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Apple II Card Electrical Woes

The digital abstraction of zeroes and ones is lovely, but electronics debugging often requires a deeper look into the realm of analog signals. That’s the story of my Yellowstone FPGA-based disk controller for Apple II, and it’s slowly driving me crazy. Those nice clean zeroes and ones are gone, and instead I’m struggling with voltages, logic thresholds, capacitance, and power in an attempt to explain what’s going wrong.

This story begins 12 days ago, the first time I successfully booted my Apple II using the Yellowstone card. With Yellowstone configured to clone a Liron disk controller, I was able to boot from a Unidisk 3.5 drive as well as from a Floppy Emu in Smartport emulation mode. Success! But the excitement was short-lived: it only worked when Yellowstone was the only card installed in the Apple IIe. With another card present, the computer would crash into the system monitor during power-up about 90% of the time. With more investigation, I gathered these clues:

  • it didn’t matter what the other cards were
  • it didn’t matter what slots the cards were in
  • the crash occurred even when no disk drives were attached – so it’s unrelated to the drive or the disk contents
  • the crash occurred in an Apple IIe and an Apple IIgs
  • in the Apple IIgs, crashes were more likely to occur as the number of other cards increased

Based on this, I suspected some kind of electrical problem as opposed to a logic design problem. More cards means more capacitance on the data bus: maybe the Yellowstone output driver wasn’t able to switch the bus signals fast enough? More cards also means more load on the data bus: maybe the Yellowstone output driver wasn’t able to source or sink enough current to maintain a valid logic high or low voltage?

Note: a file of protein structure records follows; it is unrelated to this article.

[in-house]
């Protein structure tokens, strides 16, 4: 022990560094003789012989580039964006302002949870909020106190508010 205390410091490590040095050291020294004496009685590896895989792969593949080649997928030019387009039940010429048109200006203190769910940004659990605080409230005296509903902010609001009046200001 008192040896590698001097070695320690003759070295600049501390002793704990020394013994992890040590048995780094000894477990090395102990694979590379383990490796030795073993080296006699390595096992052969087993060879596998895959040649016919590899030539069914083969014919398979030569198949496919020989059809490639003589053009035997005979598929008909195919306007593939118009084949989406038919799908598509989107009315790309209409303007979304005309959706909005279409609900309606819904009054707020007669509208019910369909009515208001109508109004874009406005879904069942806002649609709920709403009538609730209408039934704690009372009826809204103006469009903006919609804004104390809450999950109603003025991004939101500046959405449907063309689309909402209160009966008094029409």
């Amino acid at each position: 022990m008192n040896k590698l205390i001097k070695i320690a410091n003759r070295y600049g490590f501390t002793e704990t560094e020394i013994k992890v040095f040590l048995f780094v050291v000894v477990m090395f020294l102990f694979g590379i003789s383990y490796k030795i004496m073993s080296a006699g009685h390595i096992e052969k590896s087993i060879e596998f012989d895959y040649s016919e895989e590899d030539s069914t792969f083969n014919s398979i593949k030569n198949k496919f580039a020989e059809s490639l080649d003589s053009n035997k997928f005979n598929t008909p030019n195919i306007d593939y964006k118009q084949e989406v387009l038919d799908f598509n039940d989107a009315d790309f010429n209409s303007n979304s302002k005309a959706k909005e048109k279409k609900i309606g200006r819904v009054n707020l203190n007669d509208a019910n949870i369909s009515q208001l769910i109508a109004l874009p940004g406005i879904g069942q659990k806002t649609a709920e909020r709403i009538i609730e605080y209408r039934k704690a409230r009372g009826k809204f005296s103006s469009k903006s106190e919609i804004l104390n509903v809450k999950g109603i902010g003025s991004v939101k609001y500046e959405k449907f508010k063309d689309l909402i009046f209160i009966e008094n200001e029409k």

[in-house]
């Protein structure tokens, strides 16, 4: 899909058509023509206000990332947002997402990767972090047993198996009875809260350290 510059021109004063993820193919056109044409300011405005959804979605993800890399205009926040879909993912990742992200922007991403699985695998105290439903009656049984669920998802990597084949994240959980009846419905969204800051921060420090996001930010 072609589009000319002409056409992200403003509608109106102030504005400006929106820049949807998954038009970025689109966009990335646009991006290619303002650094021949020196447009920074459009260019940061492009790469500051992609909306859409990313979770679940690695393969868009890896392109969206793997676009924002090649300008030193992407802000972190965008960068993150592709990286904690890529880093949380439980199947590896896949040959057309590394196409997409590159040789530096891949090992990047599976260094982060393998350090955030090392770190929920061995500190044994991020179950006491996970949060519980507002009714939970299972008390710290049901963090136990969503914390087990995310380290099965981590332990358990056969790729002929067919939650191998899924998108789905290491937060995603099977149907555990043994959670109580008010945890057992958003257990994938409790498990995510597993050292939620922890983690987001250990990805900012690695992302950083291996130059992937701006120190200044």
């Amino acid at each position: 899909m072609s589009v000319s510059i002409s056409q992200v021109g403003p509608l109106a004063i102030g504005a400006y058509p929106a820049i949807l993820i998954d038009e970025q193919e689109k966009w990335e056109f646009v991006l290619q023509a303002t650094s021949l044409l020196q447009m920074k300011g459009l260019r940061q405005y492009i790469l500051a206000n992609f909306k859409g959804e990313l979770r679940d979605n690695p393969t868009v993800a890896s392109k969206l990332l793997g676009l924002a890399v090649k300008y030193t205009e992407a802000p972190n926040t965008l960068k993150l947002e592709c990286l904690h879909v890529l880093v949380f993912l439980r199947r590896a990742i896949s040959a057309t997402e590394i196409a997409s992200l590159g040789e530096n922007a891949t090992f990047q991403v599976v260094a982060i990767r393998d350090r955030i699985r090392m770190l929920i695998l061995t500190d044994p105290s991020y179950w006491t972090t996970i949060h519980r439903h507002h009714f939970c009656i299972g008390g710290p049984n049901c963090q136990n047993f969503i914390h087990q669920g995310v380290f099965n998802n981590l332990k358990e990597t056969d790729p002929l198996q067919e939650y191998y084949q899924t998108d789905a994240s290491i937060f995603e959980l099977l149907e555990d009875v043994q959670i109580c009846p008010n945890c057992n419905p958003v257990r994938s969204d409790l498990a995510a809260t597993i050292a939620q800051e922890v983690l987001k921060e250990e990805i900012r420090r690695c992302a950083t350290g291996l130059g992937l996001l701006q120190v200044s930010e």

With a logic analyzer, I examined the pattern of card accesses during good and bad power-up sequences. During a normal boot, there’s a 93ms period of near-continuous Yellowstone ROM access, which is probably running the ROM code to look for an attached drive. During a boot-up where the computer crashes, this ROM access lasts a much shorter random-seeming amount of time. I measured times of 0.19ms, 1.57ms, and 28.5ms. From this I concluded that the crash is happening during execution of the Yellowstone ROM code, rather than the Yellowstone card somehow causing an error with another card or with the Apple II itself.